Review:

"In this painstakingly researched volume, naval historian Earle addresses the struggle to salvage major shipwrecks from the late 17th century through the early 19th century. He focuses primarily on British expeditions, although the wrecks come from many countries, most notably Spain, which lost countless treasure ships to reefs, battles and hurricanes. Particular emphasis is placed on the dreamers who gambled fortunes to rummage the ocean floors, as well as on professional divers and their dangerous craft. For Earle, the slow transformation of wild undersea treasure hunts into a semireasonable business tracks the dawning of the Industrial Age and the attempt to temper risk through the new stock markets. Overall, Earle is only as good as his primary sources. Where the records are colorful, we get engaging characters and vivid detail. Where the records run dry, readers are subjected to tedious descriptions of lawsuits and patent applications. Particularly strong sections include Daniel Defoe's appearance as a luckless investor and the wreck of the Earl of Abergavenny, which drowned 260 souls, most notably Capt, John Wordsworth, the younger brother of William Wordsworth. While the book would have benefited from some trimming, it remains a fascinating overview of an occupation that continues to lure scientists, scoundrels and dreamers. (July)" Publishers Weekly (Copyright Reed Business Information, Inc.)

Synopsis:

In 1687 Captain William Phips arrived in English waters with forty tons of treasure rescued from the wreck of the Concepcin, sunk forty years before in the middle of the ocean. The great British treasure-hunting boom had begun. Over the next two centuries, many such adventures, most based on extremely dubious information, were begun. World-renowned historian Peter Earle returns with an extraordinary history of outstanding bravery, exceptional recklessness, and above all, dreams of treasure.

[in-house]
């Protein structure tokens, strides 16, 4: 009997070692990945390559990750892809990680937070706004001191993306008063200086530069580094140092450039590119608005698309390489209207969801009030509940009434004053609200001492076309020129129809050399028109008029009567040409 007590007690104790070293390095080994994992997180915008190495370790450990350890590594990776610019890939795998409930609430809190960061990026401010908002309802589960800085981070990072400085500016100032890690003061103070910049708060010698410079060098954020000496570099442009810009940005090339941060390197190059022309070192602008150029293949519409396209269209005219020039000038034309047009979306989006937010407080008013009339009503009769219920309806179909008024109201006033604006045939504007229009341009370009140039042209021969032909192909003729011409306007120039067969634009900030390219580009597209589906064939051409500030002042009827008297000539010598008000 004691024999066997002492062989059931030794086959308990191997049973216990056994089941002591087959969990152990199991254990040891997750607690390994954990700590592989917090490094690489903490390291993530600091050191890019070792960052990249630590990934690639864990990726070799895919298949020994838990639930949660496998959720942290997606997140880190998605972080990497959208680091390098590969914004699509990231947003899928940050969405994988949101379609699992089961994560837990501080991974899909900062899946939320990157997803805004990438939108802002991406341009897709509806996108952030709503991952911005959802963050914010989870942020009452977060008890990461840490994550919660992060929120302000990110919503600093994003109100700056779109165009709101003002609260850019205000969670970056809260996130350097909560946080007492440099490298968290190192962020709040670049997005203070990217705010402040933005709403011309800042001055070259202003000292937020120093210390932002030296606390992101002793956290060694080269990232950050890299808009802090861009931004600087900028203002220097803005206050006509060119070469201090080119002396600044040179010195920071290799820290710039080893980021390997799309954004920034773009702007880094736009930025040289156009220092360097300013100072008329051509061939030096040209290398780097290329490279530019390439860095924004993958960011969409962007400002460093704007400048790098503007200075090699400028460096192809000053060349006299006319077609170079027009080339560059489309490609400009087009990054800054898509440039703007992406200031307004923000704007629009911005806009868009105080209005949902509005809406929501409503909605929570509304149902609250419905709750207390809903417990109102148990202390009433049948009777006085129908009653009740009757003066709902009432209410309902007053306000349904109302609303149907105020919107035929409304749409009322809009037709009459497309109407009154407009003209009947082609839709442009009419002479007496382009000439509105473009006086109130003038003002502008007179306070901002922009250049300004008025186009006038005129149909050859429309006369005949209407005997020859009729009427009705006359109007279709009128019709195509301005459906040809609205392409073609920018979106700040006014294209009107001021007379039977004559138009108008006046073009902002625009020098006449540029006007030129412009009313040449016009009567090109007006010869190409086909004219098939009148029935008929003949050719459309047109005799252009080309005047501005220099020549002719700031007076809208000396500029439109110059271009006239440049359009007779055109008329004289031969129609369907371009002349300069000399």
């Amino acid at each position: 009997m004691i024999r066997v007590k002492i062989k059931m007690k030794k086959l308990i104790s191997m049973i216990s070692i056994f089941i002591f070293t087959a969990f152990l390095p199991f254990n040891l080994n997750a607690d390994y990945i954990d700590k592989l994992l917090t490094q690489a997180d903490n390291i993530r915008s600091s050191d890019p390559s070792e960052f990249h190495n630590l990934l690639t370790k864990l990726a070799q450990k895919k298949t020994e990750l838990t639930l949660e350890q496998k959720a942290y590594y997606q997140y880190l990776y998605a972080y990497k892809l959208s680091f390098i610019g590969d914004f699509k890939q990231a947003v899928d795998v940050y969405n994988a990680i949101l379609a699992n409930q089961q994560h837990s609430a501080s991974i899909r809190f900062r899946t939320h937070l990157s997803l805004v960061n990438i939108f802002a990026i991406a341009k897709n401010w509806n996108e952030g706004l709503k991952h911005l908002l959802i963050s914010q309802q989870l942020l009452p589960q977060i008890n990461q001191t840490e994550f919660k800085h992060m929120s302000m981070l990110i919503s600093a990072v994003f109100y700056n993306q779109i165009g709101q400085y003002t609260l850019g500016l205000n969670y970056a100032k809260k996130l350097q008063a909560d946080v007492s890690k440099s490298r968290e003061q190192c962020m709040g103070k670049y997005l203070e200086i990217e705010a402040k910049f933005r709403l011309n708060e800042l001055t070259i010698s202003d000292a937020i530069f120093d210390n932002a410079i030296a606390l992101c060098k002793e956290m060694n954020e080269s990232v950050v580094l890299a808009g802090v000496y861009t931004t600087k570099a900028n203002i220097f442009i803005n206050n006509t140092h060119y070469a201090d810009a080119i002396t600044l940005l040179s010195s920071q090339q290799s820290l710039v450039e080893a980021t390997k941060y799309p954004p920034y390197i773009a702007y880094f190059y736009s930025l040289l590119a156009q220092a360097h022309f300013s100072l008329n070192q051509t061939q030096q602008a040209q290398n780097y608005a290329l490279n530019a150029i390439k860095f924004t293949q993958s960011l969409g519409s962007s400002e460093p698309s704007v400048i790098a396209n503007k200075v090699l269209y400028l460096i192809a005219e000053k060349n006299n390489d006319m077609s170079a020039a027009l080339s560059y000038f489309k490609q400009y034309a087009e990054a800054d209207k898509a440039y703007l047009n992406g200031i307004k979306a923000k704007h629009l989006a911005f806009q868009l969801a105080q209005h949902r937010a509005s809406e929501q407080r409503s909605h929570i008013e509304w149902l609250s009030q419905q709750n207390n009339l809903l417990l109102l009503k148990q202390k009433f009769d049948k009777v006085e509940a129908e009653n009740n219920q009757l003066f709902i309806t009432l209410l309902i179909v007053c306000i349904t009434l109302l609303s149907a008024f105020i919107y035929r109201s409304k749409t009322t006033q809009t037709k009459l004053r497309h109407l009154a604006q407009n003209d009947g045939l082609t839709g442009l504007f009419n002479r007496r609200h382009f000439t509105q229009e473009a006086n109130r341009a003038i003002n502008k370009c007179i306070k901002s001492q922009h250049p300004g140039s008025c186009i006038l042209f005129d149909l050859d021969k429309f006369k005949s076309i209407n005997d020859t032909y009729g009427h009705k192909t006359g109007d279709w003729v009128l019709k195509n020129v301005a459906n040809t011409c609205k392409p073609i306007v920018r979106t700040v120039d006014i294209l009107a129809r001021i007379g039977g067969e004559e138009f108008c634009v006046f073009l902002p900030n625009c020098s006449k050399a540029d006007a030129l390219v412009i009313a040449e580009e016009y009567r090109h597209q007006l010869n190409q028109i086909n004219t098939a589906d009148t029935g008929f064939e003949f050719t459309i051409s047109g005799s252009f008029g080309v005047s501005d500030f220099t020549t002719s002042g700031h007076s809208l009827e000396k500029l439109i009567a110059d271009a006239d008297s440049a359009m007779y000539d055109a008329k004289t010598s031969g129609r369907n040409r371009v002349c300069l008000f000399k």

Peter Earle is emeritus reader in economic history at the University of London and the author of The Pirate Wars.

Synopsis:

“A remarkable book, in which a very wide spectrum of human behavior is on show---from colossal gullibility on the one hand, to extraordinary ingenuity and determination on the other.” —The Daily Telegraph (UK)

    

     Treasure Hunt is the story of an obsession. Rumors of Spanish treasure, or gold and silver at the bottom of the sea, have been a part of maritime lore for centuries. In 1687, Captain William Phips brought back to port an incredible cargo---nearly forty tons of silver and gold---the treasure of the Spanish galleon Concepción, wrecked over forty years before on a coral reef in the middle of the ocean. The unimaginable had become real, and the great treasure-hunting boom had begun.

     Soon after Phipss success, there were numerous expeditions that meant to emulate his stunning achievement. During that same time there was also a boom in the invention of crude and often very dangerous diving equipment. Many of these new projects were promoted on the infant stock market, where gambling and treasure hunting became closely connected with the birth of modern capitalism.